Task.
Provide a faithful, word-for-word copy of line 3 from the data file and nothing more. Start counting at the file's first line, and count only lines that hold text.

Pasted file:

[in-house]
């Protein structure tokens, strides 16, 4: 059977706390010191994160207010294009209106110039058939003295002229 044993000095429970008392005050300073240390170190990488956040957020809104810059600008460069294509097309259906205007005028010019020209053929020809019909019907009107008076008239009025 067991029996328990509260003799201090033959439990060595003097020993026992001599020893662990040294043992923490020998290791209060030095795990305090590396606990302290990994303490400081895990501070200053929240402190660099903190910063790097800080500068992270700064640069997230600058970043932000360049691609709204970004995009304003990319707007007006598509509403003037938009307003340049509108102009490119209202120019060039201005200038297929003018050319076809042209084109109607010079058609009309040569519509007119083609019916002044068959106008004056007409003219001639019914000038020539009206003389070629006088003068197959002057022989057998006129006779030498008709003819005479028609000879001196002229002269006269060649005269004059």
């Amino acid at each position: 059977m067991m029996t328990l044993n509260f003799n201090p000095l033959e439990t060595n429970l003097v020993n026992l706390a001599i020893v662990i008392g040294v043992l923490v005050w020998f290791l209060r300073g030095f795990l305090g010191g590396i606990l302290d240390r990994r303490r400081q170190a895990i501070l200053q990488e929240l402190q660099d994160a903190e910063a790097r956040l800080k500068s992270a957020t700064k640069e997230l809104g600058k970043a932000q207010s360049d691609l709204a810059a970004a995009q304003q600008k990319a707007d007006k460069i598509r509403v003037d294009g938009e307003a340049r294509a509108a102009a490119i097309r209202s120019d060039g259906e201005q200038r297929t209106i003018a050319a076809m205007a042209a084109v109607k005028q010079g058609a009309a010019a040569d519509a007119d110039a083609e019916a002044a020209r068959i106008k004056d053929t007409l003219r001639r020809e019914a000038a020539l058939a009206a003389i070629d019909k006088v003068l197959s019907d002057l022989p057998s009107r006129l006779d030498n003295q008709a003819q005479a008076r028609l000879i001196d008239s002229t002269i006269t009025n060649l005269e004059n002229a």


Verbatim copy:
């Amino acid at each position: 059977m067991m029996t328990l044993n509260f003799n201090p000095l033959e439990t060595n429970l003097v020993n026992l706390a001599i020893v662990i008392g040294v043992l923490v005050w020998f290791l209060r300073g030095f795990l305090g010191g590396i606990l302290d240390r990994r303490r400081q170190a895990i501070l200053q990488e929240l402190q660099d994160a903190e910063a790097r956040l800080k500068s992270a957020t700064k640069e997230l809104g600058k970043a932000q207010s360049d691609l709204a810059a970004a995009q304003q600008k990319a707007d007006k460069i598509r509403v003037d294009g938009e307003a340049r294509a509108a102009a490119i097309r209202s120019d060039g259906e201005q200038r297929t209106i003018a050319a076809m205007a042209a084109v109607k005028q010079g058609a009309a010019a040569d519509a007119d110039a083609e019916a002044a020209r068959i106008k004056d053929t007409l003219r001639r020809e019914a000038a020539l058939a009206a003389i070629d019909k006088v003068l197959s019907d002057l022989p057998s009107r006129l006779d030498n003295q008709a003819q005479a008076r028609l000879i001196d008239s002229t002269i006269t009025n060649l005269e004059n002229a």